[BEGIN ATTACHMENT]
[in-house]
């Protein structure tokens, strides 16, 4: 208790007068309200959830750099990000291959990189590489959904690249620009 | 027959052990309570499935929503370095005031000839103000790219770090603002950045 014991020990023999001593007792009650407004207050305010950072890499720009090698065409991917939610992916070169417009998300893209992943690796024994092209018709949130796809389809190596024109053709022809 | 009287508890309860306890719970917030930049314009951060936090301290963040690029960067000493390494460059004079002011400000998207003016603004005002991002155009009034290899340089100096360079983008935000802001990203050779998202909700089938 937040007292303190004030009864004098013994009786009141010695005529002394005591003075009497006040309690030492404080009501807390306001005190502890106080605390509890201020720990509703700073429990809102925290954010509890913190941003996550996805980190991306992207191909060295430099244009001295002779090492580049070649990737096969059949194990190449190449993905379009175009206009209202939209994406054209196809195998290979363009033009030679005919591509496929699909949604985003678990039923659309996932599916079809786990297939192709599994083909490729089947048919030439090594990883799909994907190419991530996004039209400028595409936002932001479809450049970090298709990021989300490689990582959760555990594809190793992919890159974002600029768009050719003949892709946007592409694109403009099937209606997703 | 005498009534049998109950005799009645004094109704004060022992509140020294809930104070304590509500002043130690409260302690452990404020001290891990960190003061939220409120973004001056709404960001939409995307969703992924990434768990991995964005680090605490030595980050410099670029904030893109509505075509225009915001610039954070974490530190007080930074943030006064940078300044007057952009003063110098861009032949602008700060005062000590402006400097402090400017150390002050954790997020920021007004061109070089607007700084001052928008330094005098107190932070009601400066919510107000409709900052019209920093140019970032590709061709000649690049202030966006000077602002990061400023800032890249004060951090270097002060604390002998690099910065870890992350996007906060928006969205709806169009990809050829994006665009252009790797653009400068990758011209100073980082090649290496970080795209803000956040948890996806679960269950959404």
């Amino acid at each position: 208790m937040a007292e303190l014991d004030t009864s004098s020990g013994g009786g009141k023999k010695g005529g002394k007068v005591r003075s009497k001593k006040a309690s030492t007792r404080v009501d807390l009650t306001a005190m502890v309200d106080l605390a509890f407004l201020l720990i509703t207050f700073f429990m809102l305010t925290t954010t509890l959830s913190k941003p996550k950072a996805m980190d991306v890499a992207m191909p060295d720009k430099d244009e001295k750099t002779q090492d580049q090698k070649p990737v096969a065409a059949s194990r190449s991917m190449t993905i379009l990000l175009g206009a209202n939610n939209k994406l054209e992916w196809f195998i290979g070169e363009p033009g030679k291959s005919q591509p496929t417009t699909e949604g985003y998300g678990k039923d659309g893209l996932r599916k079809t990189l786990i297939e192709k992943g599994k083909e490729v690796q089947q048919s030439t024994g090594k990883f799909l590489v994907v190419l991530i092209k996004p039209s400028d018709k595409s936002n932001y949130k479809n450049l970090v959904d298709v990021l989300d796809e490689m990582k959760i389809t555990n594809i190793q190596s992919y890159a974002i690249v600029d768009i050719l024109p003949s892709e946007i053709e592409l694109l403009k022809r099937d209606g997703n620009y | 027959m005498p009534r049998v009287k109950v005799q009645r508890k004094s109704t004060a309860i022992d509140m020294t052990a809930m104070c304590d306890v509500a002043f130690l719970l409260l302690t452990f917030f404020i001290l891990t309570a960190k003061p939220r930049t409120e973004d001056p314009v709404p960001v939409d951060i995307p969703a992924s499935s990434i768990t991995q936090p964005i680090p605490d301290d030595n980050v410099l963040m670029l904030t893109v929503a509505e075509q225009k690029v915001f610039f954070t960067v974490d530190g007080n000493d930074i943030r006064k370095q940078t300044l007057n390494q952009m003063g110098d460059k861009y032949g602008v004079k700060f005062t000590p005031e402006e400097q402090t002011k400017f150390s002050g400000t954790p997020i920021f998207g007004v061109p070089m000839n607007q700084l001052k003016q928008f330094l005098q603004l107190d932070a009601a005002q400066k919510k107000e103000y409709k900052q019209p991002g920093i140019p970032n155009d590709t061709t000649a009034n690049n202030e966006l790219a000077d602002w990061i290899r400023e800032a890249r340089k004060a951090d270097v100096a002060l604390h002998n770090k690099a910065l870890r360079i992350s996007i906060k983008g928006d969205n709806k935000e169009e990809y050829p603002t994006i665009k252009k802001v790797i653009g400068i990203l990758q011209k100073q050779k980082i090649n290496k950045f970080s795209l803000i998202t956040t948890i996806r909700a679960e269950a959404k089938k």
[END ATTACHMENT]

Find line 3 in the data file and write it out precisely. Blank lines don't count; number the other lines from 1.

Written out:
């Amino acid at each position: 208790m937040a007292e303190l014991d004030t009864s004098s020990g013994g009786g009141k023999k010695g005529g002394k007068v005591r003075s009497k001593k006040a309690s030492t007792r404080v009501d807390l009650t306001a005190m502890v309200d106080l605390a509890f407004l201020l720990i509703t207050f700073f429990m809102l305010t925290t954010t509890l959830s913190k941003p996550k950072a996805m980190d991306v890499a992207m191909p060295d720009k430099d244009e001295k750099t002779q090492d580049q090698k070649p990737v096969a065409a059949s194990r190449s991917m190449t993905i379009l990000l175009g206009a209202n939610n939209k994406l054209e992916w196809f195998i290979g070169e363009p033009g030679k291959s005919q591509p496929t417009t699909e949604g985003y998300g678990k039923d659309g893209l996932r599916k079809t990189l786990i297939e192709k992943g599994k083909e490729v690796q089947q048919s030439t024994g090594k990883f799909l590489v994907v190419l991530i092209k996004p039209s400028d018709k595409s936002n932001y949130k479809n450049l970090v959904d298709v990021l989300d796809e490689m990582k959760i389809t555990n594809i190793q190596s992919y890159a974002i690249v600029d768009i050719l024109p003949s892709e946007i053709e592409l694109l403009k022809r099937d209606g997703n620009y | 027959m005498p009534r049998v009287k109950v005799q009645r508890k004094s109704t004060a309860i022992d509140m020294t052990a809930m104070c304590d306890v509500a002043f130690l719970l409260l302690t452990f917030f404020i001290l891990t309570a960190k003061p939220r930049t409120e973004d001056p314009v709404p960001v939409d951060i995307p969703a992924s499935s990434i768990t991995q936090p964005i680090p605490d301290d030595n980050v410099l963040m670029l904030t893109v929503a509505e075509q225009k690029v915001f610039f954070t960067v974490d530190g007080n000493d930074i943030r006064k370095q940078t300044l007057n390494q952009m003063g110098d460059k861009y032949g602008v004079k700060f005062t000590p005031e402006e400097q402090t002011k400017f150390s002050g400000t954790p997020i920021f998207g007004v061109p070089m000839n607007q700084l001052k003016q928008f330094l005098q603004l107190d932070a009601a005002q400066k919510k107000e103000y409709k900052q019209p991002g920093i140019p970032n155009d590709t061709t000649a009034n690049n202030e966006l790219a000077d602002w990061i290899r400023e800032a890249r340089k004060a951090d270097v100096a002060l604390h002998n770090k690099a910065l870890r360079i992350s996007i906060k983008g928006d969205n709806k935000e169009e990809y050829p603002t994006i665009k252009k802001v790797i653009g400068i990203l990758q011209k100073q050779k980082i090649n290496k950045f970080s795209l803000i998202t956040t948890i996806r909700a679960e269950a959404k089938k």